Monday, October 7, 2019

Changes Bareback

Bareback Changes

I hadn't ridden since Weds night. The temps have changed and fall is definitely here. Snow is expected on Thursday. There was a tractor loading manure onto a flatbed trailer right next to the arena. He was perfect. Light. Connected. Listening.

Wednesday, October 2, 2019


We went from fall temps of mid-70's to early 80's to cold, wet and raining with a high of 50. When I talked to Amanda about Ashke she said he was still warm, but I might want to pull a blanket out and toss on him for the night. I was already planning on being at the barn to pick up the start/finish gates for the National Championship show and getting them over to Chris to pack in the trailer, so I figured I would throw the blanket on him when I got there.

He saw me and came out whinnying and tossing his head. I was walking to the barn in a light drizzle and said "are you cold? Do you want a blanket?" He reared and spun, trotting the length of his run to meet me at his stall. His hair was standing on end when I said hi, and I got the impression from him of a slight shiver running the length of his body. I started searching for his light weight blanket, but then was reminded that his neighbor helped strip the top layer off of it last spring and I threw it away. I grabbed the mid-weight and carried it back to where Ashke was impatiently waiting.

I said "it's a little heavier than you might need, but you will be warm. Do you still want it?"

He nickered and tossed his head.

I opened the stall door and went to step inside and he moved to position himself so that I could toss the blanket on him (he never does that). I got it snapped and buckled while he tossed his head violently up and down in a "yes do that please" movement. Once all the straps were hooked up, he took a deep breath and settled. Just like a kid curled up on a corner of the couch under a blanket.

I got a strong impression of warmth and contentment, mixed with a heart-felt thank you.

My poor thin skinned desert horse.

Monday, September 30, 2019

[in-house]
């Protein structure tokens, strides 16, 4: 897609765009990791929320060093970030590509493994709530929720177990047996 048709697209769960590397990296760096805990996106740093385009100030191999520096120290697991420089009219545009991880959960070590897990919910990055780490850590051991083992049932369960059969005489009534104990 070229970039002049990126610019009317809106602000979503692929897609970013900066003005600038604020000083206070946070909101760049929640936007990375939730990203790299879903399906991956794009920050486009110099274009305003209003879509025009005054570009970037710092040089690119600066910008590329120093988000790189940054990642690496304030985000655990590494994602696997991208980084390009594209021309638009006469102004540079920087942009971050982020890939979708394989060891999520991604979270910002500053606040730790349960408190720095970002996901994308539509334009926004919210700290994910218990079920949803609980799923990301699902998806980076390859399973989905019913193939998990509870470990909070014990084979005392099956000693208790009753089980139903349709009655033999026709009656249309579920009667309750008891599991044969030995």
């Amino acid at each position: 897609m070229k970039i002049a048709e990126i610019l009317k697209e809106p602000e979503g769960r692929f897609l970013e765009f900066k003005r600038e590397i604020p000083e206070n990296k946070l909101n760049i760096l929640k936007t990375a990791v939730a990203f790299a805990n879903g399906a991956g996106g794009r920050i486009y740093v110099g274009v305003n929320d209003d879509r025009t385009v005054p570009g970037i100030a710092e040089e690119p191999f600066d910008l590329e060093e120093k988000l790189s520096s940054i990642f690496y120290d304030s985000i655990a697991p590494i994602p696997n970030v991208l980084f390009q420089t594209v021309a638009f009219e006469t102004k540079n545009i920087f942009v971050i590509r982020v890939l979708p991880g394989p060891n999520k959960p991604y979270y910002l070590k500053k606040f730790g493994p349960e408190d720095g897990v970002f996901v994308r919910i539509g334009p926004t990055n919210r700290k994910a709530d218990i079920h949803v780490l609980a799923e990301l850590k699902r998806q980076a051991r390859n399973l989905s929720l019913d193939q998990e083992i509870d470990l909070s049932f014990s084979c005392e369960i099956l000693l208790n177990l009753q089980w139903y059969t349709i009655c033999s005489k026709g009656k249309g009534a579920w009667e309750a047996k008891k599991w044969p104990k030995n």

PSA: Portable Saddle Racks

Have you seen one of these?

Saturday, I had Ashke tied in the same spot he is usually tied in, while I groomed and got him ready to ride. One of my friend's had her Friesian in the crossties half way down the row, and we were chatting as we got ready to ride. There was a portable saddle rack hooked over the rail next to where Ashke was tied, but it was turned away from him, with the pokie part facing into the feed stall. I went into get my saddle and heard my friend yelling whoa. I came around the corner and saw Ashke on his hind feet, pulling back, with the portable saddle rack attached to his face. 

He must have lowered his head and hooked the back hook onto the side of his halter.

I dropped the saddle and said, "Ashke, whoa. Stand."

He dropped down, and although he was trying to stare threateningly at the object attached to his cheek, he stood. I calmly, but quickly, walked out and put my hand on his shoulder, using my other hand to steady the rack until I could get it unhooked. He was shaking and snorting, but trusted me to take care of it. I put it out of harms way and then spent a little bit of time running my hands over his neck and back, telling him how proud I was that he listened and waited for me to save him. I told him over and over what a good boy he was, while I waited for the adrenaline shakes to stop.

Then both he and the Friesian (who was alarmed by not overwhelmed by Ashke's reaction) got peppermints for being great horses.

Teach your horse the command "stand". That is like the fourth time it has saved either me or Ashke from a trainwreck. And be careful with those saddle racks. I had no idea he could do that to himself with one.

Sunday, September 22, 2019


Ashke seems to have gotten past whatever might have been causing pain in his left hock. I’m beginning to believe it was caused by a game of kick-me, kick-you with the gelding in the run next to him, since I caught them kicking at each other when I drove up the other day. For now, I’m pretty happy with how he is moving.

Saturday, a friend’s daughter came out and learned a little bit about horses. She learned how to hold a lead rope correctly (no loops), how to groom and pick out feet, watched the saddling process and held Ashke while I went to the bathroom. I rode him and then she untacked him, brushed him down and took him over for what is likely his last bath of the year. 

This was at the end of our Saturday ride.
He is working on keeping himself straight when we do a line of changes. 
It is definitely getting better every ride.

Don’t we all want our own 13 year old horse crazy girl groom?

What I did at work on Friday.
There were more than a 100 legal sized Banker Boxes on that trailer. T and I moved them from the office to the storage unit across the highway. Marvel handled it like a champ and none of the boxes fell off.

I wanted to share a pic of how Ashke’s neck muscle is looking. It used to be that it tipped to the left, but now it remains pretty straight in front of me. I am going to let his mane grow out and see what size it tips to.

Lily laying on my feet. One of her favorite places to lay.

Life is moving forward and hopefully in a month this part of my life will be fully behind me and I will be moving forward into a new reality.

Thursday, September 19, 2019